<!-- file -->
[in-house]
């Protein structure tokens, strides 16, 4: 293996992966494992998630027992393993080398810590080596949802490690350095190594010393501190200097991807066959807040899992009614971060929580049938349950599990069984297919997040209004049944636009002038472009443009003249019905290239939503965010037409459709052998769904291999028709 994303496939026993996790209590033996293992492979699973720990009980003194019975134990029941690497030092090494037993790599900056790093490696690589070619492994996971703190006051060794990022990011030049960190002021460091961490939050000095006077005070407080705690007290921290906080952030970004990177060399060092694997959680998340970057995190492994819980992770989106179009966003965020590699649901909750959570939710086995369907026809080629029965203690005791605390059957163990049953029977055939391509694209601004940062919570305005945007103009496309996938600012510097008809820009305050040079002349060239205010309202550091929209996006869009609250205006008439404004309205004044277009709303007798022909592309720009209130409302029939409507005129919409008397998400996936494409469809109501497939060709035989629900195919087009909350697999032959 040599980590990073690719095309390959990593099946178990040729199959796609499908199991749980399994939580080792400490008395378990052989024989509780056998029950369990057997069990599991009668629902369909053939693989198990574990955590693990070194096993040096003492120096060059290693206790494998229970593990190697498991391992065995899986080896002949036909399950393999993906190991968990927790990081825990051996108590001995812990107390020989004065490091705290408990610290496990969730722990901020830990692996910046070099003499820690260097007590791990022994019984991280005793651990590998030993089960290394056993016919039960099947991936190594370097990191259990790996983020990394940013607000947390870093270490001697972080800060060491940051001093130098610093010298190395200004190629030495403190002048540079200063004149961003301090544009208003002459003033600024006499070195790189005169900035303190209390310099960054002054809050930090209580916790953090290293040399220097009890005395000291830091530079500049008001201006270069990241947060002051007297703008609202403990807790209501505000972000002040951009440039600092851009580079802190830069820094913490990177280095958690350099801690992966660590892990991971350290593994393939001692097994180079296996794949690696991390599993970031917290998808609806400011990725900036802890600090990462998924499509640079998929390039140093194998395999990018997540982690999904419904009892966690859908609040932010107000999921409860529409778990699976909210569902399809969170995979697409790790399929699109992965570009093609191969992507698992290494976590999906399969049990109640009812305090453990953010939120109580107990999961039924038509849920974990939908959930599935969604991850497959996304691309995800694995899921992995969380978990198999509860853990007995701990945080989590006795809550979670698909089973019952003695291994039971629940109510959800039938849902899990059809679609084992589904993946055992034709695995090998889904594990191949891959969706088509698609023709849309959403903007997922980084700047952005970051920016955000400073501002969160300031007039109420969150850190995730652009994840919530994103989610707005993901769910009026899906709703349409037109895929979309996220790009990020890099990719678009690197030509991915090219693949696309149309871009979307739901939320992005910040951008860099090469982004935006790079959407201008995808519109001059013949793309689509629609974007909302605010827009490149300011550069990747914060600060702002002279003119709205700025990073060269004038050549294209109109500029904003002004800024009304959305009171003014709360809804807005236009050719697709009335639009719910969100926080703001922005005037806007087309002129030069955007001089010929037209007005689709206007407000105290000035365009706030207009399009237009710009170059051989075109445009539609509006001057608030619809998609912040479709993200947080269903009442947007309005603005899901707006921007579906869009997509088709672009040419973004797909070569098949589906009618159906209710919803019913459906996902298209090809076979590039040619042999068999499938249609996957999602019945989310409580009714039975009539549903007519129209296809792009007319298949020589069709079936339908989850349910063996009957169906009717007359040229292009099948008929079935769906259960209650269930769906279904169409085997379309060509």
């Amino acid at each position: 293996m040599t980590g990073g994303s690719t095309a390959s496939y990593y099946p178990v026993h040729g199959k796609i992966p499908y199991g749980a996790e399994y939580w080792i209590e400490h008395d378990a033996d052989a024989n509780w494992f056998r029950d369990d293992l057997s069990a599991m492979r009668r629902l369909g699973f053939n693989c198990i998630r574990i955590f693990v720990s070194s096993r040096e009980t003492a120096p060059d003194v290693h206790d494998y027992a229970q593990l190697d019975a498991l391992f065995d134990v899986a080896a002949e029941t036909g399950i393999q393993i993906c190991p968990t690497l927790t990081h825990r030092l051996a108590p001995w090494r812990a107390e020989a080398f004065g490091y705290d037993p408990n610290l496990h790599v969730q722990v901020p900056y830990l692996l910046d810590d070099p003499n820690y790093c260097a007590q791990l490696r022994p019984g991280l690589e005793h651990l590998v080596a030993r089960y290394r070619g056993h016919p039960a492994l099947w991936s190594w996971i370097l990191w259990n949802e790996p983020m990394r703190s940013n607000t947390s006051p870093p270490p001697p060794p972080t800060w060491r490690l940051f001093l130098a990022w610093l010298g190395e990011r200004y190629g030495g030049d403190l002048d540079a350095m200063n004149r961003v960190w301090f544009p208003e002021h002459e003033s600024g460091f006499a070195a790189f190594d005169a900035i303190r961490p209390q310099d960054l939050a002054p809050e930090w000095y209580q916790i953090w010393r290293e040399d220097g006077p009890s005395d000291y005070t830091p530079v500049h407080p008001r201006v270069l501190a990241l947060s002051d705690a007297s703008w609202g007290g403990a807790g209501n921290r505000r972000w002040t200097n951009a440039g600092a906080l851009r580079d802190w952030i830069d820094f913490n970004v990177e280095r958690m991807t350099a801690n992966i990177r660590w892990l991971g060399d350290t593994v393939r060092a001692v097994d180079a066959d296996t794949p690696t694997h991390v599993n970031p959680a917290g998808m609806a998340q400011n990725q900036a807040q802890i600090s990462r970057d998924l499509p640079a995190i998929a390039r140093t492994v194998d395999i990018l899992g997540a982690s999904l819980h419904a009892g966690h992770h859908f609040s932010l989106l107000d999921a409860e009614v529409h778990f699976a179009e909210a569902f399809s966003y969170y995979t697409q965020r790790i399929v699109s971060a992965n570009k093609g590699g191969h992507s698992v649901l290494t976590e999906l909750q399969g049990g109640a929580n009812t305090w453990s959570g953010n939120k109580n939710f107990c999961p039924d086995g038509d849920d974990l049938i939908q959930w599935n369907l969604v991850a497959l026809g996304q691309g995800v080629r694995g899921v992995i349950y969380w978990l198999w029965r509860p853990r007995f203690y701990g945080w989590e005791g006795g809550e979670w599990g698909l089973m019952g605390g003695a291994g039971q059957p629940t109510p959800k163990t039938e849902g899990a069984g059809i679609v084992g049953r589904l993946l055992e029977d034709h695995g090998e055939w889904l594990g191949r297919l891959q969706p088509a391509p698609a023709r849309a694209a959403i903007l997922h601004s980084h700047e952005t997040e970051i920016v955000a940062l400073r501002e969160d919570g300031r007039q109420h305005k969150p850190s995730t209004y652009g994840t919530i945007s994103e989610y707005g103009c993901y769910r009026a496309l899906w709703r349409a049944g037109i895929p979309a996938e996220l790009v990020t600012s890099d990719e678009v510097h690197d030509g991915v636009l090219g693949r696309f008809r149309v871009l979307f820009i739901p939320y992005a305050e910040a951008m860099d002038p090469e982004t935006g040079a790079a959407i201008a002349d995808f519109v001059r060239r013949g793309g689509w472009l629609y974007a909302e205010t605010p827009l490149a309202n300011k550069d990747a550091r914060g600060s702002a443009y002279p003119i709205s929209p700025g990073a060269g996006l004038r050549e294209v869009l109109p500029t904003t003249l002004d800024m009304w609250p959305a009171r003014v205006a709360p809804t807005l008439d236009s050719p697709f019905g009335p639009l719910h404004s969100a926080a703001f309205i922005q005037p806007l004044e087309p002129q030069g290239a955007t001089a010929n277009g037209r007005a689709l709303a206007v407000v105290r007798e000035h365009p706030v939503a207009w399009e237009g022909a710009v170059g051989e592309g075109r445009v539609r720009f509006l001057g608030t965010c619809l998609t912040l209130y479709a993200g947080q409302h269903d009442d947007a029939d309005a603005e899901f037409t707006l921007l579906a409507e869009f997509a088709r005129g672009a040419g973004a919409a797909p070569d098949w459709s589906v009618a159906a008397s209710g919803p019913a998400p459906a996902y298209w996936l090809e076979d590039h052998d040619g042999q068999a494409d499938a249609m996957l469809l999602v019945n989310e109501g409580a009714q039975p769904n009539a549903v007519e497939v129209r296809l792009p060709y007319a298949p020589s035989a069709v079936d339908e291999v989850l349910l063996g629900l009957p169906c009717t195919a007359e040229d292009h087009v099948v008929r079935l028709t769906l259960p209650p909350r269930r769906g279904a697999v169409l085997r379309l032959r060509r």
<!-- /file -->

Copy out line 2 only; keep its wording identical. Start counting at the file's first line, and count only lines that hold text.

């Protein structure tokens, strides 16, 4: 293996992966494992998630027992393993080398810590080596949802490690350095190594010393501190200097991807066959807040899992009614971060929580049938349950599990069984297919997040209004049944636009002038472009443009003249019905290239939503965010037409459709052998769904291999028709 994303496939026993996790209590033996293992492979699973720990009980003194019975134990029941690497030092090494037993790599900056790093490696690589070619492994996971703190006051060794990022990011030049960190002021460091961490939050000095006077005070407080705690007290921290906080952030970004990177060399060092694997959680998340970057995190492994819980992770989106179009966003965020590699649901909750959570939710086995369907026809080629029965203690005791605390059957163990049953029977055939391509694209601004940062919570305005945007103009496309996938600012510097008809820009305050040079002349060239205010309202550091929209996006869009609250205006008439404004309205004044277009709303007798022909592309720009209130409302029939409507005129919409008397998400996936494409469809109501497939060709035989629900195919087009909350697999032959 040599980590990073690719095309390959990593099946178990040729199959796609499908199991749980399994939580080792400490008395378990052989024989509780056998029950369990057997069990599991009668629902369909053939693989198990574990955590693990070194096993040096003492120096060059290693206790494998229970593990190697498991391992065995899986080896002949036909399950393999993906190991968990927790990081825990051996108590001995812990107390020989004065490091705290408990610290496990969730722990901020830990692996910046070099003499820690260097007590791990022994019984991280005793651990590998030993089960290394056993016919039960099947991936190594370097990191259990790996983020990394940013607000947390870093270490001697972080800060060491940051001093130098610093010298190395200004190629030495403190002048540079200063004149961003301090544009208003002459003033600024006499070195790189005169900035303190209390310099960054002054809050930090209580916790953090290293040399220097009890005395000291830091530079500049008001201006270069990241947060002051007297703008609202403990807790209501505000972000002040951009440039600092851009580079802190830069820094913490990177280095958690350099801690992966660590892990991971350290593994393939001692097994180079296996794949690696991390599993970031917290998808609806400011990725900036802890600090990462998924499509640079998929390039140093194998395999990018997540982690999904419904009892966690859908609040932010107000999921409860529409778990699976909210569902399809969170995979697409790790399929699109992965570009093609191969992507698992290494976590999906399969049990109640009812305090453990953010939120109580107990999961039924038509849920974990939908959930599935969604991850497959996304691309995800694995899921992995969380978990198999509860853990007995701990945080989590006795809550979670698909089973019952003695291994039971629940109510959800039938849902899990059809679609084992589904993946055992034709695995090998889904594990191949891959969706088509698609023709849309959403903007997922980084700047952005970051920016955000400073501002969160300031007039109420969150850190995730652009994840919530994103989610707005993901769910009026899906709703349409037109895929979309996220790009990020890099990719678009690197030509991915090219693949696309149309871009979307739901939320992005910040951008860099090469982004935006790079959407201008995808519109001059013949793309689509629609974007909302605010827009490149300011550069990747914060600060702002002279003119709205700025990073060269004038050549294209109109500029904003002004800024009304959305009171003014709360809804807005236009050719697709009335639009719910969100926080703001922005005037806007087309002129030069955007001089010929037209007005689709206007407000105290000035365009706030207009399009237009710009170059051989075109445009539609509006001057608030619809998609912040479709993200947080269903009442947007309005603005899901707006921007579906869009997509088709672009040419973004797909070569098949589906009618159906209710919803019913459906996902298209090809076979590039040619042999068999499938249609996957999602019945989310409580009714039975009539549903007519129209296809792009007319298949020589069709079936339908989850349910063996009957169906009717007359040229292009099948008929079935769906259960209650269930769906279904169409085997379309060509």